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Circulation Journal
Vol. 67 (2003) No. 8 p. 676-681



Clinical Investigation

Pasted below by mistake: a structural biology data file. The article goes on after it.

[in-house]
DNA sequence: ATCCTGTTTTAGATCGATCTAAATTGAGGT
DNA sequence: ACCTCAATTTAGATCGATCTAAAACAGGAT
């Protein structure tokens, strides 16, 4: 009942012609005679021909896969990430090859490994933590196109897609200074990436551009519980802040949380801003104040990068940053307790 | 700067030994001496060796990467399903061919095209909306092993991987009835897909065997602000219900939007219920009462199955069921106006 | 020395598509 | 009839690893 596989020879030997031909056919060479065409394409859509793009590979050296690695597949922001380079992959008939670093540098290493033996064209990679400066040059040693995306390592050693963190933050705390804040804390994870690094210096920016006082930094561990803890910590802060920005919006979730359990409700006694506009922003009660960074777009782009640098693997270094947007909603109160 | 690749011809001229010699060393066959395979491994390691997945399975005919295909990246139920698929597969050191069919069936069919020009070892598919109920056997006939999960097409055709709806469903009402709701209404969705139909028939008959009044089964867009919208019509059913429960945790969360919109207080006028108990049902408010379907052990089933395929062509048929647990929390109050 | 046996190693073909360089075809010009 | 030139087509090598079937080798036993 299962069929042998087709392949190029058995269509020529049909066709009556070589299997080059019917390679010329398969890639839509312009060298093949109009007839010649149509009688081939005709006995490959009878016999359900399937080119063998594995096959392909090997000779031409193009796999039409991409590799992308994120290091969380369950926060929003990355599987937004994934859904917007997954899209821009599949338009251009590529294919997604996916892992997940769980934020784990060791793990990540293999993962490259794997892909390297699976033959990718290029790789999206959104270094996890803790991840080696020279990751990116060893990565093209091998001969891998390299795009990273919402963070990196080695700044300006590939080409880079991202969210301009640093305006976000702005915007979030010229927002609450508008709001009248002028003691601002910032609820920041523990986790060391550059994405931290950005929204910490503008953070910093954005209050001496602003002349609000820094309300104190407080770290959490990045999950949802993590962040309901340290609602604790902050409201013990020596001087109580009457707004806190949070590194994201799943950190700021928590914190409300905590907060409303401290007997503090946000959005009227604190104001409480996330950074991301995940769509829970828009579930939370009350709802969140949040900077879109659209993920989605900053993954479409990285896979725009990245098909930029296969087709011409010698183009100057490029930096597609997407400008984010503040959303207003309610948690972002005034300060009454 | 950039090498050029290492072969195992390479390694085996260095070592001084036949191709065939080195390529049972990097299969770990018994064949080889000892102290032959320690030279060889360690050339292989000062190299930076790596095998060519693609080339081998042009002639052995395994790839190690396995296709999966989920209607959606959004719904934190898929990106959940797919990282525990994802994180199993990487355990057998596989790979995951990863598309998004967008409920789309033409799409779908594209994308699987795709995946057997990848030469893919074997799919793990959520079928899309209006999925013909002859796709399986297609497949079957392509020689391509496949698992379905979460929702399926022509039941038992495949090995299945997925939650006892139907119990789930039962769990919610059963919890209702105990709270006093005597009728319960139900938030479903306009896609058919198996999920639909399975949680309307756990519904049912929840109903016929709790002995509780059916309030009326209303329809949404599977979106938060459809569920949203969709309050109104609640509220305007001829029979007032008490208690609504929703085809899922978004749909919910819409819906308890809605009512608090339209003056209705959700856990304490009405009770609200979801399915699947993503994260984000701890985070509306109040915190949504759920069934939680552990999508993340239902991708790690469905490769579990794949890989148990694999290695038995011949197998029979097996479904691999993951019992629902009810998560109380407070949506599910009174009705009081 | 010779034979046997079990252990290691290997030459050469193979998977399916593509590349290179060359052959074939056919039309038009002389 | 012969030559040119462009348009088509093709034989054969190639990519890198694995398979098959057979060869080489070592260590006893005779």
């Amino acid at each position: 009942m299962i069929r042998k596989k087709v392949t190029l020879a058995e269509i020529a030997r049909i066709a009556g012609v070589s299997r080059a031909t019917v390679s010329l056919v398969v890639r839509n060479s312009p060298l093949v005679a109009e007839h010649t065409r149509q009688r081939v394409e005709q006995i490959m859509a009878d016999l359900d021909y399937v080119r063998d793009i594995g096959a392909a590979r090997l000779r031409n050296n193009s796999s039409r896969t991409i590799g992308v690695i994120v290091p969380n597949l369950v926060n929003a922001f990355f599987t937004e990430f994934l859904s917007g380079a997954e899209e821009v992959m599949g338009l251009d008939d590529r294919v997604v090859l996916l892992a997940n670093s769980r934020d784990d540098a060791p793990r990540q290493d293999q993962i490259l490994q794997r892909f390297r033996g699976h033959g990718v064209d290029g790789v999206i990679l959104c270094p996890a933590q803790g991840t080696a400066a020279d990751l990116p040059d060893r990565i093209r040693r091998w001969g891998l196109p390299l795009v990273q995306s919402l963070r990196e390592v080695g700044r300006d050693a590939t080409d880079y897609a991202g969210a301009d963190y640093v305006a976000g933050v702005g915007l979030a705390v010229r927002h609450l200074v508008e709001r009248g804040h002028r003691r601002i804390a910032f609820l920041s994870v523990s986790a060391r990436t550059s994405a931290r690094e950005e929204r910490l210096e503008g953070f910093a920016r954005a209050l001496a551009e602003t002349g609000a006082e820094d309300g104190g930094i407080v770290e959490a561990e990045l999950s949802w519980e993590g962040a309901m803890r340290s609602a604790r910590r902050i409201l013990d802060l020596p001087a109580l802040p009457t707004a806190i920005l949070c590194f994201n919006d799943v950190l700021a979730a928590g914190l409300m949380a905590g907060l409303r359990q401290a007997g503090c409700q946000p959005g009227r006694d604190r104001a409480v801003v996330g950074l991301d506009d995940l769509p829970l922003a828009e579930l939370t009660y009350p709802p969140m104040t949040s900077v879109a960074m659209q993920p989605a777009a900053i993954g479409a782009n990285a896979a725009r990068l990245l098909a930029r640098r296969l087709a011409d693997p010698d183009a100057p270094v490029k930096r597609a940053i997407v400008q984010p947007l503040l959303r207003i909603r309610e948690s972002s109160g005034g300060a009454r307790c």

Percutaneous coronary intervention (PCI) has been associated with excessive radiation exposure, so the present study was designed to investigate the determinants of fluoroscopic time during PCI among characteristics inherent to the patient, procedure and hospital in 388 consecutive patients between November 1996 and March 1999 in 11 hospitals included in the Nationwide Database for Cost Analysis of percutaneous transluminal coronary angioplasty in Japan. Fluoroscopic time, which reflects radiation exposure, was used as the dependent variable in a multiple linear regression analysis. The mean fluoroscopic time was 27±15 min. The negative value of partial correlation of the hospital code (r=-0.374) and acute myocardial infarction (-0.163) indicated that these were explanatory variables that decreased fluoroscopic time. The positive value of the number of intraaortic balloon pump catheters (r=0.144), the number of balloons (r=0.304) and hospital stay (r=0.147) indicated these were explanatory variables that increased fluoroscopic time. The absolute value of r, (r=0.374), of the hospital code was the highest. In the final R2 (=0.304) of the model, which is the partial R-square that determined the dependent variable, the hospital code showed the highest value. In conclusion, there was an inter-hospital difference in fluoroscopic time. Although the hospital code was found to be the most powerful determinant of fluoroscopic time, the R2 (=0.304) of the model showed so lower value that other hospital characteristics that were not included in the model may influence the fluoroscopic time. (Circ J 2003; 67: 676 - 681)


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